INTRODUCTION: Zimbabwe is scaling up pre-exposure prophylaxis (PrEP) for key populations, including men who have sex with men (MSM) and transgender women (TGW). To assess implementation and inform HIV programming, we evaluated gaps in PrEP awareness, uptake and use, and correlates of awareness and uptake among a sample of MSM, TGW and genderqueer individuals (GQ) in Harare and Bulawayo, Zimbabwe. METHODS: Respondent-driven sampling was used to recruit 1194 MSM and 344 TGW/GQ aged ≥18 to participate in a cross-sectional survey assessing HIV-related outcomes in 2019. Consenting participants completed a questionnaire on socio-demographic information, sexual risk practices and engagement in HIV services and underwent HIV testing. Descriptive statistics were used to assess the PrEP cascade. Multiple logistic regression models were used to identify factors associated with PrEP awareness and uptake among HIV-negative participants. Data were unweighted as the sample did not reach convergence on key estimates. RESULTS: Among the 1167 HIV-negative participants, most (79.2%) were MSM compared to TGW/GQ (20.8%). Median age was 24 years. Overall, 45.8% were aware of PrEP and of those, 31.3% had ever taken PrEP. Most (71.1%) reporting never taking PrEP were willing to start PrEP; the main reasons for never starting PrEP included not knowing where to access it (24.8%) and fearing side effects (20.4%). Among those who had ever taken PrEP, 74.9% had taken PrEP in the last 6 months; of these, 42.4% had taken PrEP the day of or day preceding the survey. Side effects represented the most common (59.5%) reason for discontinuing PrEP. MSM (adjusted odds ratio [aOR]: 2.5, 95% confidence interval [CI]: 1.8-3.6) and TGW/GQ in Harare (aOR: 3.1, 95% CI: 2.1-4.7), and TGW/GQ in Bulawayo (aOR: 2.4, 95% CI: 1.1-5.3) had higher awareness of PrEP than MSM in Bulawayo. Overall, TGW/GQ were more likely to have ever taken PrEP compared to MSM (aOR: 1.6, 95% CI: 1.01-2.4). CONCLUSIONS: Findings emphasize the need for tailored interventions to promote PrEP among key populations. As HIV programs in Zimbabwe continue to expand PrEP services, these data, including barriers to starting and continuing PrEP, can inform strategies to address gaps along the PrEP cascade.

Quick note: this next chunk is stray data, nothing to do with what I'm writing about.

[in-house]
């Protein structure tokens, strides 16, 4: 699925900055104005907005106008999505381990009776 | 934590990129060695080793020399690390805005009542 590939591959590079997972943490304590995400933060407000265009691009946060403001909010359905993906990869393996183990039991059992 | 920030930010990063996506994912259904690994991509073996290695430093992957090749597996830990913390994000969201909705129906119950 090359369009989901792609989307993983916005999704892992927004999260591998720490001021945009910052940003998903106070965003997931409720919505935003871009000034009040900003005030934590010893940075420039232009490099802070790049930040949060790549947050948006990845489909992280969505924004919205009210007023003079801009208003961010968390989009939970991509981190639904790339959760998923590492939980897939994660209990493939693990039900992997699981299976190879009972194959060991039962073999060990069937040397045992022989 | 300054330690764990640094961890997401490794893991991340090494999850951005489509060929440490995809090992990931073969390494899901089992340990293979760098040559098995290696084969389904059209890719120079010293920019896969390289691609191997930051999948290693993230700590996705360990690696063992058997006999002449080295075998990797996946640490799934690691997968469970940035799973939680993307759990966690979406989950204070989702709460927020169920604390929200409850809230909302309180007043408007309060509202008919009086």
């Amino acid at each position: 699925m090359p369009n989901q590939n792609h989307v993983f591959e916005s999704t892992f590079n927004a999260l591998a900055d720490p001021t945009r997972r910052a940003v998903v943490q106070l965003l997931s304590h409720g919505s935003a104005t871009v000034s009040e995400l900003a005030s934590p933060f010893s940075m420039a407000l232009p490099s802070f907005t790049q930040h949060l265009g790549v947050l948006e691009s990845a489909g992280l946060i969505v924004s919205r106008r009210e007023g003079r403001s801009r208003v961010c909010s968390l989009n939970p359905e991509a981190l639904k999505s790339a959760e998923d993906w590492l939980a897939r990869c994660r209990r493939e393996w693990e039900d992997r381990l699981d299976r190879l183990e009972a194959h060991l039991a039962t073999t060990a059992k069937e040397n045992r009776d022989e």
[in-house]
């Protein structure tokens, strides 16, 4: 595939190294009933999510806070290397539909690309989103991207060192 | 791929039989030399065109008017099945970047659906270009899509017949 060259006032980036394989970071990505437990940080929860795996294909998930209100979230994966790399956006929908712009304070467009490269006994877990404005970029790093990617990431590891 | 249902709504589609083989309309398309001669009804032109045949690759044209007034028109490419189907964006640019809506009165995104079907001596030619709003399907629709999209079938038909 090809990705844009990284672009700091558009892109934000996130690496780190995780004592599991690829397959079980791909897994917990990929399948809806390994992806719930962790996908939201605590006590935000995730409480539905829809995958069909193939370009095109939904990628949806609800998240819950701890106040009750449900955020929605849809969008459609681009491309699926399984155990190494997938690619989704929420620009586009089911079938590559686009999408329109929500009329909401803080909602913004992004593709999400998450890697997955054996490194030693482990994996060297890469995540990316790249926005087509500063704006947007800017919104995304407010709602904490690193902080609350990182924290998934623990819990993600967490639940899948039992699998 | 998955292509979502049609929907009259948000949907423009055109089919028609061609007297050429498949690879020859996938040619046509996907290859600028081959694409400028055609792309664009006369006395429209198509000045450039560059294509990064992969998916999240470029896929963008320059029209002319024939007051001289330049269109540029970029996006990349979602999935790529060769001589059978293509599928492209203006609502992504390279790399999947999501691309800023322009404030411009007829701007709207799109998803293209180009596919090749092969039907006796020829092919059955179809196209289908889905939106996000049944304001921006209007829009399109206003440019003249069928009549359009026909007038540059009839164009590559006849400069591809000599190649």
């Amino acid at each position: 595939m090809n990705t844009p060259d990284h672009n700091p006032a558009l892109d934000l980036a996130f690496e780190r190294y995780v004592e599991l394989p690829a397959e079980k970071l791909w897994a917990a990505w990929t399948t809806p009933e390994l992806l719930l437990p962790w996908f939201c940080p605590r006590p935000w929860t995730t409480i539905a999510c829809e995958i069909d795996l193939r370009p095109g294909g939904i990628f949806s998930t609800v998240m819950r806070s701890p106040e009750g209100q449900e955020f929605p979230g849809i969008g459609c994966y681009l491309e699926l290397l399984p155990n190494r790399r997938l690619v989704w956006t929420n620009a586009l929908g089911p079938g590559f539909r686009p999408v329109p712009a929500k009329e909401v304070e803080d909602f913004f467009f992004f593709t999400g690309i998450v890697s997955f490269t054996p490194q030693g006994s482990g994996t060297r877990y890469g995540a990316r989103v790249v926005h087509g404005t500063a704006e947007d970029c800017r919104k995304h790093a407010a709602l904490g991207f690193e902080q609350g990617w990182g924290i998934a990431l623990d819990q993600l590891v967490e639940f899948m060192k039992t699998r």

6. HIV care cascade and associated factors among men who have sex with men, transgender women, and genderqueer individuals in Zimbabwe: findings from a biobehavioural survey using respondent-driven samplingexternal icon
        Harris TG, Wu Y, Parmley LE, Musuka G, Mapingure MP, Chingombe I, Mugurungi O, Hakim A, Gozhora P, Miller SS, Lamb MR, Samba C, Rogers JH.
        Lancet HIV. 2022 Feb 9.